Motherhood is Amazing

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terri, lab guide and mom-in-the-making

By Meghan Sloan, MA

Having recently had a baby, I am particularly interested in how our sense of taste changes during pregnancy.  Perhaps you have heard stories of pregnant women craving unusual combinations of food such as pickles and ice cream.  My own mom stopped dead in the grocery store with the intense desire for canned beets while pregnant with me.   An informal polling of previously or currently pregnant volunteers and staff at the museum illustrate a few common cravings, with ice cream being at the top of the list but also including fruits, vegetables, pickles, peanut butter cups and French fries.  People say that a mother's body craves what the baby needs, which was certainly my excuse for eating dozens of doughnuts!

But does a mother's ability to taste actually change?  To be extra safe, I did not test my bitter taster status while pregnant.  However, it has been reported that some pregnant women actually show an increased sensitivity to bitter compounds in early pregnancy, but their preference for bitter increased in the second and third trimesters (Duffy et al., Annals of the New York Academy of Sciences, 1998).  Perhaps this is to increase the mother's ability to detect potentially poisonous plants and further protect the fetus in early development and to diversify the diet in the later stages of pregnancy.  Bitter is not the only taste affected by pregnancy.  According to Campbell-Brown and Hytten (Clinical Physiology in Obstetrics, 1998) there is a decrease in salt threshold (or an increased preference for salt) in pregnant women as well.  This makes sense, since pregnant women do, in fact, have an increased physiological demand for salt.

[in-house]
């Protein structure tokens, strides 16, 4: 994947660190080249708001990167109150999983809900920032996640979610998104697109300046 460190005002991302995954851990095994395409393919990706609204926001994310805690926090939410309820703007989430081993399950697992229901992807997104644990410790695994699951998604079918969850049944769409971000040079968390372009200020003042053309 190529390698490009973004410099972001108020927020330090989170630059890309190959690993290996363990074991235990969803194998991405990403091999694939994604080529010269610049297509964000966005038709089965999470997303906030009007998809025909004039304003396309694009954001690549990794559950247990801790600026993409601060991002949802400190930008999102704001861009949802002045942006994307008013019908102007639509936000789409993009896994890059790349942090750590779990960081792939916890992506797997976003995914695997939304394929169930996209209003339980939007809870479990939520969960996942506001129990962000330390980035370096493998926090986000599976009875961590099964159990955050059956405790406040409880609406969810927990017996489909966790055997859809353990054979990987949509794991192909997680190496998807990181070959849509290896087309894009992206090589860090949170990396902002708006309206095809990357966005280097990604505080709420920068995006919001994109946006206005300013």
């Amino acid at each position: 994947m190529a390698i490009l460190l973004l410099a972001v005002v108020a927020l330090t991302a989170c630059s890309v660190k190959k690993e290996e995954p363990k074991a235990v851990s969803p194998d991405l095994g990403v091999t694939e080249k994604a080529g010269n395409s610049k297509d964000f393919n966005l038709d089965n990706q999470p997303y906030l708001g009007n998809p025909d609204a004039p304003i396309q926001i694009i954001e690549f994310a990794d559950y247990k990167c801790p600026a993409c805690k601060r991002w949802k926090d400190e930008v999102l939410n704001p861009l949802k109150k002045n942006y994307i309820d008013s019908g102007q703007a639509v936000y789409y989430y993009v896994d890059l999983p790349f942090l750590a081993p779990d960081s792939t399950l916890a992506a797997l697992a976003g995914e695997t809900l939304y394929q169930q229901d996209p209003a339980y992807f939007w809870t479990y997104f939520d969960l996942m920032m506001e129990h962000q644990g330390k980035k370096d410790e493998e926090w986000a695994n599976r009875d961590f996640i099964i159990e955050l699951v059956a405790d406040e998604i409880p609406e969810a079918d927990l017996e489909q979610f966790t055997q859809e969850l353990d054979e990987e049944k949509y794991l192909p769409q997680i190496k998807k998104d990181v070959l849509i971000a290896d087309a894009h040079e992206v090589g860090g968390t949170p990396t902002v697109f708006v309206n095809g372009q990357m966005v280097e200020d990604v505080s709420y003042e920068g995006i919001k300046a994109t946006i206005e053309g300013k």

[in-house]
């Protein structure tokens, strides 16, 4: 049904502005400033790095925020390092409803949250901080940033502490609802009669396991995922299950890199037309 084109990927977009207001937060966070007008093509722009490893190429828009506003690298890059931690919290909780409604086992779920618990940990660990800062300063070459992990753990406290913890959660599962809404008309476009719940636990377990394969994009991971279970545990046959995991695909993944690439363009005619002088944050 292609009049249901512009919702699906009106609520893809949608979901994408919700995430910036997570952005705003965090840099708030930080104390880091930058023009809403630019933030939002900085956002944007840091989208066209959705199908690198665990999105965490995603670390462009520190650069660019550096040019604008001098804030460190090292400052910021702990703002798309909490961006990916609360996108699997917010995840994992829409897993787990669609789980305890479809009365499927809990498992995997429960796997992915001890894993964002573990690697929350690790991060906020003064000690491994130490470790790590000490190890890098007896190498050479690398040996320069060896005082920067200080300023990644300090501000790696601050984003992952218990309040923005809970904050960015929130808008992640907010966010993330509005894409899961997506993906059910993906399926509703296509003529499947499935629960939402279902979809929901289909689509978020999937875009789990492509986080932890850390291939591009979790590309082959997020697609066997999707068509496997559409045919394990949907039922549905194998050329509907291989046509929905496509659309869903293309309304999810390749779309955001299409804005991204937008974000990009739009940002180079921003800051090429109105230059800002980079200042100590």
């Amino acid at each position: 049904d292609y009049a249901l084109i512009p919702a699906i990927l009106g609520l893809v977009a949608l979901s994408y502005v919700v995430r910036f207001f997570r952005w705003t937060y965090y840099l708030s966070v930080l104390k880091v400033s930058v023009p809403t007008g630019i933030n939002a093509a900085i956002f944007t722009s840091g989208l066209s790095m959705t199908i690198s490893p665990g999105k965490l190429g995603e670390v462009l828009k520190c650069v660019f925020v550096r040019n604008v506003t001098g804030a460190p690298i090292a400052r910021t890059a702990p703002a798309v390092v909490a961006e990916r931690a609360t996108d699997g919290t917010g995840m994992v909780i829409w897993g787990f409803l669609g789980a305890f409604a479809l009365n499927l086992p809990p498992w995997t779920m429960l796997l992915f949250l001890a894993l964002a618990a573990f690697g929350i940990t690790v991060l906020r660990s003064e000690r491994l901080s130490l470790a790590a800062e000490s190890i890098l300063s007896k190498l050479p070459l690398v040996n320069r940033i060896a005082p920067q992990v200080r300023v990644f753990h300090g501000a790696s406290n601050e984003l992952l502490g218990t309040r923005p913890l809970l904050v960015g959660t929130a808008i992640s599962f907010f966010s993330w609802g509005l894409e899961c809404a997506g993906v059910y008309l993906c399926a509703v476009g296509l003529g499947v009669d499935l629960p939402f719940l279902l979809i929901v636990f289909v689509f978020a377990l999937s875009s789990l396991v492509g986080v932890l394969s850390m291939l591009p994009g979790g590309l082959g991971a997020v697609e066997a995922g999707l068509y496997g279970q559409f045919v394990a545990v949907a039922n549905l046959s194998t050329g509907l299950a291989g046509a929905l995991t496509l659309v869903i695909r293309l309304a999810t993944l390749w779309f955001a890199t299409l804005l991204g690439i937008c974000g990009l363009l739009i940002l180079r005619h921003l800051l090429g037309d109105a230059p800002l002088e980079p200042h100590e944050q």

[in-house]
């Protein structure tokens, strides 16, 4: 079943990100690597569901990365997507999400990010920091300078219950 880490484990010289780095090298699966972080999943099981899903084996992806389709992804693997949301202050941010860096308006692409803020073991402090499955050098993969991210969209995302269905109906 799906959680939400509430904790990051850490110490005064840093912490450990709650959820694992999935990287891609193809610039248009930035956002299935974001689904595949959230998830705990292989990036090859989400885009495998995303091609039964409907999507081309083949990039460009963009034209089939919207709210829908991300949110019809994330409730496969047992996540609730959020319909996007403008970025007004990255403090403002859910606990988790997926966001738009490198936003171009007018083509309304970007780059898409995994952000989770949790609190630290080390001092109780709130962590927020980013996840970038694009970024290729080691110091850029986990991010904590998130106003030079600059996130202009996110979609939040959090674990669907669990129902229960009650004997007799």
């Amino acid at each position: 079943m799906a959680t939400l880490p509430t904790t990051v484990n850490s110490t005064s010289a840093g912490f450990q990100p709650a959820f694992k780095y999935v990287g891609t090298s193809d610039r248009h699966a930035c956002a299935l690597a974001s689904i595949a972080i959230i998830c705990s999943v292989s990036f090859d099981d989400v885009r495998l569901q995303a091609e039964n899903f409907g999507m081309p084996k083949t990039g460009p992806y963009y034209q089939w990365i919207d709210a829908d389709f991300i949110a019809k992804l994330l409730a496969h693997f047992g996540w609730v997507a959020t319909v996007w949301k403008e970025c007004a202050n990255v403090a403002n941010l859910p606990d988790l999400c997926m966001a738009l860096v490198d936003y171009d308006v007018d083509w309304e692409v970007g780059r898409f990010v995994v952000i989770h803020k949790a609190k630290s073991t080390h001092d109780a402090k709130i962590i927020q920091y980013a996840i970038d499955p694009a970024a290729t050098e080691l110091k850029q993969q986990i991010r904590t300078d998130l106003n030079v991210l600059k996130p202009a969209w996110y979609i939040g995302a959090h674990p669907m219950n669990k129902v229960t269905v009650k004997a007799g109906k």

The mechanism for changes in food intake, metabolism and taste during pregnancy is not well understood.  Early studies indicate that hormones may be responsible for some of these changes.  It has been shown that estrogen decreases food intake while progesterone increases food intake (Asarian and Geary, Philosophical Transactions of the Royal Society: Biology, 2006).  In other words, we might have hormones to thank for the stereotypical mom "eating for two."   Additionally, when estrogen levels are high, women have increased sensitivity to sucrose (Than et al., Physiology and Behaviour, 1994).  Hormones are my new excuse for eating doughnuts! 

Another mechanism for change might be in the tongue itself, at least in rats.  Fascinatingly, a rat's taste buds actually go through morphological changes during pregnancy (Yucel et al., Annals of Anatomy, 2002).

These changes in taste and diet are just another example of how our bodies are amazing, particularly a mother's.  The chemicals in her body change to influence the food she chooses to eat in order to enhance the development of her baby.  Thanks moms.  Happy Mother's Day.

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